Michigan defensive tackle Mike Martin selected by Titans in 3rd round of NFL Draft
This story was updated at 11:52 p.m.
As a freshman, Mike Martin played on the worst team in the 132-year history of Michigan football. Two seasons later, he started on the worst defense in program history.
Then he won 11 games as a senior, leaving school a Sugar Bowl champion.
And on Friday night, during a small party at an Ann Arbor bar with close friends and family, he officially entered the NFL ranks after the Tennessee Titans selected him with the 19th pick of the third round (82nd overall).
His emotions came to the fore as he embraced his mother, Theresa O'Hara, who raised Martin as a single parent in nearby Redford.
"I hugged her, and I started crying," Martin said by phone about 30 minutes after his selection. "I didn’t think I would, but I started crying and I just didn't stop.
"After all the shit I've been through, there was a time when I thought this wouldn't happen. But here we are. I just cried, and I told her, 'We did it, Ma. We did it.'"
Melanie Maxwell | AnnArbor.com
This marks the third time since 2002 the Wolverines did not have a first- or second-round pick, and the third time in four years they didn't have a first-rounder. That hadn't happened since Jim Harbaugh was the lone first-rounder from 1987-90.
Overall, Martin is the ninth Michigan defensive lineman selected in the first three rounds in the common draft era, which began in 1967. Two of those players -- LaMarr Woodley of the Pittsburgh Steelers and Alan Branch of the Seattle Seahawks -- were starters last year.
Draft analysts projected Martin to land in the second or third rounds. He was ranked ninth or 10th among defensive tackles according to most of the major analysts.
He beat those expectations by a hair, as the eighth tackle off the board. But even then, the wait was misery.
Martin said he was checking his cell phone every 30 seconds, and looking up at the big-screen TV at Conor O'Neills, an Ann Arbor bar, every 25 seconds. As players rolled off the board, and the second round gave way to the third, anticipation built.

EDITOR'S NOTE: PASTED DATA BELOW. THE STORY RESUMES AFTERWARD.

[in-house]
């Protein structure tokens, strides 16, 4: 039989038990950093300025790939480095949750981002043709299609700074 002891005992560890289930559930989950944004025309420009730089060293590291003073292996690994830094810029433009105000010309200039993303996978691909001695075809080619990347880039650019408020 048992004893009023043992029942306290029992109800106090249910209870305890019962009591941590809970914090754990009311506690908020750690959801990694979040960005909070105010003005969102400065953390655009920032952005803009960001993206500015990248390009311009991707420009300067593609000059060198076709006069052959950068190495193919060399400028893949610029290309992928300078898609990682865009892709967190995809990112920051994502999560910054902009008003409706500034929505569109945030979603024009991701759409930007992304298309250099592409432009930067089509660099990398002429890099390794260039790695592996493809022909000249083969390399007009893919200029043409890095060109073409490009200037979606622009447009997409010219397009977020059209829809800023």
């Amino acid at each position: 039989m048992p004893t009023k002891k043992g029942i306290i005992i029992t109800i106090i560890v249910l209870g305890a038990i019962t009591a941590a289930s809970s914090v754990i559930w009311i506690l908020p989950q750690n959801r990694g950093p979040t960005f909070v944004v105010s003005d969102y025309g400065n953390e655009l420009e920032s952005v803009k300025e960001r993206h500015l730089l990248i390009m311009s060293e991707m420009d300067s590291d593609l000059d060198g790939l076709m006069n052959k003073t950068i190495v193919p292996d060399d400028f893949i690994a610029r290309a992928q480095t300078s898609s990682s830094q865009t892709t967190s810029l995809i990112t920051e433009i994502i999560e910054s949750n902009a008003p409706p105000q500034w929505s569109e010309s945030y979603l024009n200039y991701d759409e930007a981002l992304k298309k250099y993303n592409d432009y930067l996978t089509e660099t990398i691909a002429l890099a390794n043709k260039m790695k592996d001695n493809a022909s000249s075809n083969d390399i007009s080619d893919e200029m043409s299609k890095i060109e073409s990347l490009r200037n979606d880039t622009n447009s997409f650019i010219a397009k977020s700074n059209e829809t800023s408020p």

He was rubbing his Sugar Bowl ring -- which he designed with fellow captains David Molk and Kevin Koger -- for good luck.
"I was just so anxious, so much anxiety was building up," Martin said. "My friends kept saying, 'Do you want a beer, man?' and I was like 'I don't want no beer, I want this to be over.'
"Then finally, I was sitting there on the couch when I got a call from a Tennessee area code. I went through these big double-doors into a side room (so I could hear), but there were windows, and everyone was looking in. And I just gave them the thumbs up. I was a Titan."
A half hour later, he already had about 45 missed calls and 140 texts congratulating him on his selection.
Tennessee hosted Martin for a two-day visit in early April, where he became acquainted with the coaching staff. They watched film and talked defense, and Martin said he became "very comfortable" with their defensive approach and philosophy.
Martin said the Titans told him on the visit "if they were able to pick me, they would," and that he could make a "big impact" as a rookie. As a realist, though, he also harbored some doubt.
But it has come to pass.
“He is what you want in a nose tackle," Titans general manager Ruston Webster told The Tennessean. "He is tough as nails, a grinder. He doesn’t mind doing the dirty work and he brings the kind of mentality we want in our defense.”
Martin was the best player on a historically bad Michigan defense, then became an even better player last year. He helped lead the Wolverines to a top-20 finish in overall defense, and again was the unit's best player.
Now, Martin will try to do the same for a Titans team in need of improved line play. Their pass rush managed only 28 sacks in 2011, and their rush defense ranked 24th in the league.
But first, Martin, a Michigan boy who became a Michigan Man, has to figure out a thing or two about becoming a Tennessean.
"I'm a real guy, and I'm not going to (fool) you: I don't know a thing about Tennessee," Martin said. "It's time to Google the shit out of it and figure out what kind of soil they got."